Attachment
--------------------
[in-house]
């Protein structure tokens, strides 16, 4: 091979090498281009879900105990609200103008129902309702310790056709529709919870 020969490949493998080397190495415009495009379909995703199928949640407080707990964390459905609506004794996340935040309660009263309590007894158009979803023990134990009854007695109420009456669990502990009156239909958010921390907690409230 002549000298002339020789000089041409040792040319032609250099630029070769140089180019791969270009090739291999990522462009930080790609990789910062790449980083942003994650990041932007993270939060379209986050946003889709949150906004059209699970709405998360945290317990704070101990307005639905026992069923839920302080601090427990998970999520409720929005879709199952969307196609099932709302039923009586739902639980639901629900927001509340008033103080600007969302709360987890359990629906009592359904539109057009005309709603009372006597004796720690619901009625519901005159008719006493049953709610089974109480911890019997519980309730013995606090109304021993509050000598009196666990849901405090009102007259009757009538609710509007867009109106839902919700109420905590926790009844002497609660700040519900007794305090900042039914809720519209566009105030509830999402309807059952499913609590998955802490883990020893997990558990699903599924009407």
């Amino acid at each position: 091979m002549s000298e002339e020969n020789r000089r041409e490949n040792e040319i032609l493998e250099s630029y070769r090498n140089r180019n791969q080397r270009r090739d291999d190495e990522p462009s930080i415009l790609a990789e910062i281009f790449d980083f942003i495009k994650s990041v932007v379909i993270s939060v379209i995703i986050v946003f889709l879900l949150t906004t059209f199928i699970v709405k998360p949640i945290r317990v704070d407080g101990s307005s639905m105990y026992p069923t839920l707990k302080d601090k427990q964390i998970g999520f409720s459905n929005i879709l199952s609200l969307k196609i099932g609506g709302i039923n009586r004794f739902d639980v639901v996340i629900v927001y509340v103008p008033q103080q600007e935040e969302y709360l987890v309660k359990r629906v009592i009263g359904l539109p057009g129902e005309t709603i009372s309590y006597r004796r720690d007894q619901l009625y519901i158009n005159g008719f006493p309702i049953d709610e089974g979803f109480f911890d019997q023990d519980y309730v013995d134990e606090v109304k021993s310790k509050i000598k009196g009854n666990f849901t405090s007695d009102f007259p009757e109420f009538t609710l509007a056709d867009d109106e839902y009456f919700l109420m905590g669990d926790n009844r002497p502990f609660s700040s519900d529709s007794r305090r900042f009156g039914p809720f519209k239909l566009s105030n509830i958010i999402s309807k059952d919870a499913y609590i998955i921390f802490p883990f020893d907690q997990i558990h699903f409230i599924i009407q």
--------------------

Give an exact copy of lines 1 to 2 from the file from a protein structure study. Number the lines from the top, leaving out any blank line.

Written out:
[in-house]
């Protein structure tokens, strides 16, 4: 091979090498281009879900105990609200103008129902309702310790056709529709919870 020969490949493998080397190495415009495009379909995703199928949640407080707990964390459905609506004794996340935040309660009263309590007894158009979803023990134990009854007695109420009456669990502990009156239909958010921390907690409230 002549000298002339020789000089041409040792040319032609250099630029070769140089180019791969270009090739291999990522462009930080790609990789910062790449980083942003994650990041932007993270939060379209986050946003889709949150906004059209699970709405998360945290317990704070101990307005639905026992069923839920302080601090427990998970999520409720929005879709199952969307196609099932709302039923009586739902639980639901629900927001509340008033103080600007969302709360987890359990629906009592359904539109057009005309709603009372006597004796720690619901009625519901005159008719006493049953709610089974109480911890019997519980309730013995606090109304021993509050000598009196666990849901405090009102007259009757009538609710509007867009109106839902919700109420905590926790009844002497609660700040519900007794305090900042039914809720519209566009105030509830999402309807059952499913609590998955802490883990020893997990558990699903599924009407």